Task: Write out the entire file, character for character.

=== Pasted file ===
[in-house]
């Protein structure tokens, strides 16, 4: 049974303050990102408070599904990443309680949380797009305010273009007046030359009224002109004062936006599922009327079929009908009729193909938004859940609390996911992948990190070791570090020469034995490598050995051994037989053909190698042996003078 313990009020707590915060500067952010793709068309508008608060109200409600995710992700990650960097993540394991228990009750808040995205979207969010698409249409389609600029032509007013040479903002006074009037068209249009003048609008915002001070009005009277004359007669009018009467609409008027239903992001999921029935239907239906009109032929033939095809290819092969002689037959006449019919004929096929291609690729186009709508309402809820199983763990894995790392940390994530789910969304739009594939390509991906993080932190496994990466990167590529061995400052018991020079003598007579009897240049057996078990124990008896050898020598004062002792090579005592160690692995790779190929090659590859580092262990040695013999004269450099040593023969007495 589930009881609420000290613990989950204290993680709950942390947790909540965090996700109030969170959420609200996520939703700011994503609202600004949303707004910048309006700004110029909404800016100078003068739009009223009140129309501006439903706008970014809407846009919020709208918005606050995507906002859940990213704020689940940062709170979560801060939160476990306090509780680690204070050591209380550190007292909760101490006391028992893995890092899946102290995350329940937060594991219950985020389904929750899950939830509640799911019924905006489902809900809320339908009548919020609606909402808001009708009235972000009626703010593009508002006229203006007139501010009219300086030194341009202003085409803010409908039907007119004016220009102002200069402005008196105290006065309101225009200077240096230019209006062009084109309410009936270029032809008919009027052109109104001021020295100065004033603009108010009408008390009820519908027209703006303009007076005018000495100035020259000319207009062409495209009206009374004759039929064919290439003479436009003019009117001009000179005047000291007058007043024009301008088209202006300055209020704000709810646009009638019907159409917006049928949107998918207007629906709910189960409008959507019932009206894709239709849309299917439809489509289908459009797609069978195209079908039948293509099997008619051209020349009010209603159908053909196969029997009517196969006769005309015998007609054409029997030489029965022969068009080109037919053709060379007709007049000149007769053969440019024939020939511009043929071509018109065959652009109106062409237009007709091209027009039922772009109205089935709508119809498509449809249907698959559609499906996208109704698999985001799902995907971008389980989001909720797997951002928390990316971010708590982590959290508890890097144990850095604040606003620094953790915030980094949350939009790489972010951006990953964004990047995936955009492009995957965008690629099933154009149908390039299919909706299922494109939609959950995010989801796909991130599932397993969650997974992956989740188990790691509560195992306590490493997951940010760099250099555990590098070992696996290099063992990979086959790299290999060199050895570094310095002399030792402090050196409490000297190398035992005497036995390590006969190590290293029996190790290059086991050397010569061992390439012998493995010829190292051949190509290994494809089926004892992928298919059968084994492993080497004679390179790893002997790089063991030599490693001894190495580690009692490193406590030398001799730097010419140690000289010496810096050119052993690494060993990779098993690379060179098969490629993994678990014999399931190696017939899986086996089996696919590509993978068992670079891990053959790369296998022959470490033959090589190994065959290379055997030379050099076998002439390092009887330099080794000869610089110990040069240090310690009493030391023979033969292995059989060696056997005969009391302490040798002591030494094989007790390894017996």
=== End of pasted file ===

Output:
[in-house]
């Protein structure tokens, strides 16, 4: 049974303050990102408070599904990443309680949380797009305010273009007046030359009224002109004062936006599922009327079929009908009729193909938004859940609390996911992948990190070791570090020469034995490598050995051994037989053909190698042996003078 313990009020707590915060500067952010793709068309508008608060109200409600995710992700990650960097993540394991228990009750808040995205979207969010698409249409389609600029032509007013040479903002006074009037068209249009003048609008915002001070009005009277004359007669009018009467609409008027239903992001999921029935239907239906009109032929033939095809290819092969002689037959006449019919004929096929291609690729186009709508309402809820199983763990894995790392940390994530789910969304739009594939390509991906993080932190496994990466990167590529061995400052018991020079003598007579009897240049057996078990124990008896050898020598004062002792090579005592160690692995790779190929090659590859580092262990040695013999004269450099040593023969007495 589930009881609420000290613990989950204290993680709950942390947790909540965090996700109030969170959420609200996520939703700011994503609202600004949303707004910048309006700004110029909404800016100078003068739009009223009140129309501006439903706008970014809407846009919020709208918005606050995507906002859940990213704020689940940062709170979560801060939160476990306090509780680690204070050591209380550190007292909760101490006391028992893995890092899946102290995350329940937060594991219950985020389904929750899950939830509640799911019924905006489902809900809320339908009548919020609606909402808001009708009235972000009626703010593009508002006229203006007139501010009219300086030194341009202003085409803010409908039907007119004016220009102002200069402005008196105290006065309101225009200077240096230019209006062009084109309410009936270029032809008919009027052109109104001021020295100065004033603009108010009408008390009820519908027209703006303009007076005018000495100035020259000319207009062409495209009206009374004759039929064919290439003479436009003019009117001009000179005047000291007058007043024009301008088209202006300055209020704000709810646009009638019907159409917006049928949107998918207007629906709910189960409008959507019932009206894709239709849309299917439809489509289908459009797609069978195209079908039948293509099997008619051209020349009010209603159908053909196969029997009517196969006769005309015998007609054409029997030489029965022969068009080109037919053709060379007709007049000149007769053969440019024939020939511009043929071509018109065959652009109106062409237009007709091209027009039922772009109205089935709508119809498509449809249907698959559609499906996208109704698999985001799902995907971008389980989001909720797997951002928390990316971010708590982590959290508890890097144990850095604040606003620094953790915030980094949350939009790489972010951006990953964004990047995936955009492009995957965008690629099933154009149908390039299919909706299922494109939609959950995010989801796909991130599932397993969650997974992956989740188990790691509560195992306590490493997951940010760099250099555990590098070992696996290099063992990979086959790299290999060199050895570094310095002399030792402090050196409490000297190398035992005497036995390590006969190590290293029996190790290059086991050397010569061992390439012998493995010829190292051949190509290994494809089926004892992928298919059968084994492993080497004679390179790893002997790089063991030599490693001894190495580690009692490193406590030398001799730097010419140690000289010496810096050119052993690494060993990779098993690379060179098969490629993994678990014999399931190696017939899986086996089996696919590509993978068992670079891990053959790369296998022959470490033959090589190994065959290379055997030379050099076998002439390092009887330099080794000869610089110990040069240090310690009493030391023979033969292995059989060696056997005969009391302490040798002591030494094989007790390894017996």